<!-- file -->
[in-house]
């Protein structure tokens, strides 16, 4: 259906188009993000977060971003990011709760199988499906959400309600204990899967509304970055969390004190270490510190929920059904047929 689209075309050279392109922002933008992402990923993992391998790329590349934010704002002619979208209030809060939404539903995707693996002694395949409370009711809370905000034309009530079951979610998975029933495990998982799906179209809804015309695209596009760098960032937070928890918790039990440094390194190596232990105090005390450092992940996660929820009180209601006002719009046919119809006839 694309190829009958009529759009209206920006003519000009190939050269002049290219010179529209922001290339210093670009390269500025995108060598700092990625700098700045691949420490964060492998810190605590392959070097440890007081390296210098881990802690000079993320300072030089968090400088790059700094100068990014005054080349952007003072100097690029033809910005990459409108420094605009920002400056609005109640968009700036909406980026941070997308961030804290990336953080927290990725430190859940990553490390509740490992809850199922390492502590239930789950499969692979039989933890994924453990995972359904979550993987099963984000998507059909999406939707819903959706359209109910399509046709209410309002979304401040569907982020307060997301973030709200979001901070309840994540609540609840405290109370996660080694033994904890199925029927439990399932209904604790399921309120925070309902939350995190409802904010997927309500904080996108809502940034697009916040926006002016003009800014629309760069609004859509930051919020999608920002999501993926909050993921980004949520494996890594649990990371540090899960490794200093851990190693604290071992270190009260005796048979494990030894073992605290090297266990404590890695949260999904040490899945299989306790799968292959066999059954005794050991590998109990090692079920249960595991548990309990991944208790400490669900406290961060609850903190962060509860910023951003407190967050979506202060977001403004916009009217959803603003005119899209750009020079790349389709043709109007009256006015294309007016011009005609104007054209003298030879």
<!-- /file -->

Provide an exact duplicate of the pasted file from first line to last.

[in-house]
């Protein structure tokens, strides 16, 4: 259906188009993000977060971003990011709760199988499906959400309600204990899967509304970055969390004190270490510190929920059904047929 689209075309050279392109922002933008992402990923993992391998790329590349934010704002002619979208209030809060939404539903995707693996002694395949409370009711809370905000034309009530079951979610998975029933495990998982799906179209809804015309695209596009760098960032937070928890918790039990440094390194190596232990105090005390450092992940996660929820009180209601006002719009046919119809006839 694309190829009958009529759009209206920006003519000009190939050269002049290219010179529209922001290339210093670009390269500025995108060598700092990625700098700045691949420490964060492998810190605590392959070097440890007081390296210098881990802690000079993320300072030089968090400088790059700094100068990014005054080349952007003072100097690029033809910005990459409108420094605009920002400056609005109640968009700036909406980026941070997308961030804290990336953080927290990725430190859940990553490390509740490992809850199922390492502590239930789950499969692979039989933890994924453990995972359904979550993987099963984000998507059909999406939707819903959706359209109910399509046709209410309002979304401040569907982020307060997301973030709200979001901070309840994540609540609840405290109370996660080694033994904890199925029927439990399932209904604790399921309120925070309902939350995190409802904010997927309500904080996108809502940034697009916040926006002016003009800014629309760069609004859509930051919020999608920002999501993926909050993921980004949520494996890594649990990371540090899960490794200093851990190693604290071992270190009260005796048979494990030894073992605290090297266990404590890695949260999904040490899945299989306790799968292959066999059954005794050991590998109990090692079920249960595991548990309990991944208790400490669900406290961060609850903190962060509860910023951003407190967050979506202060977001403004916009009217959803603003005119899209750009020079790349389709043709109007009256006015294309007016011009005609104007054209003298030879």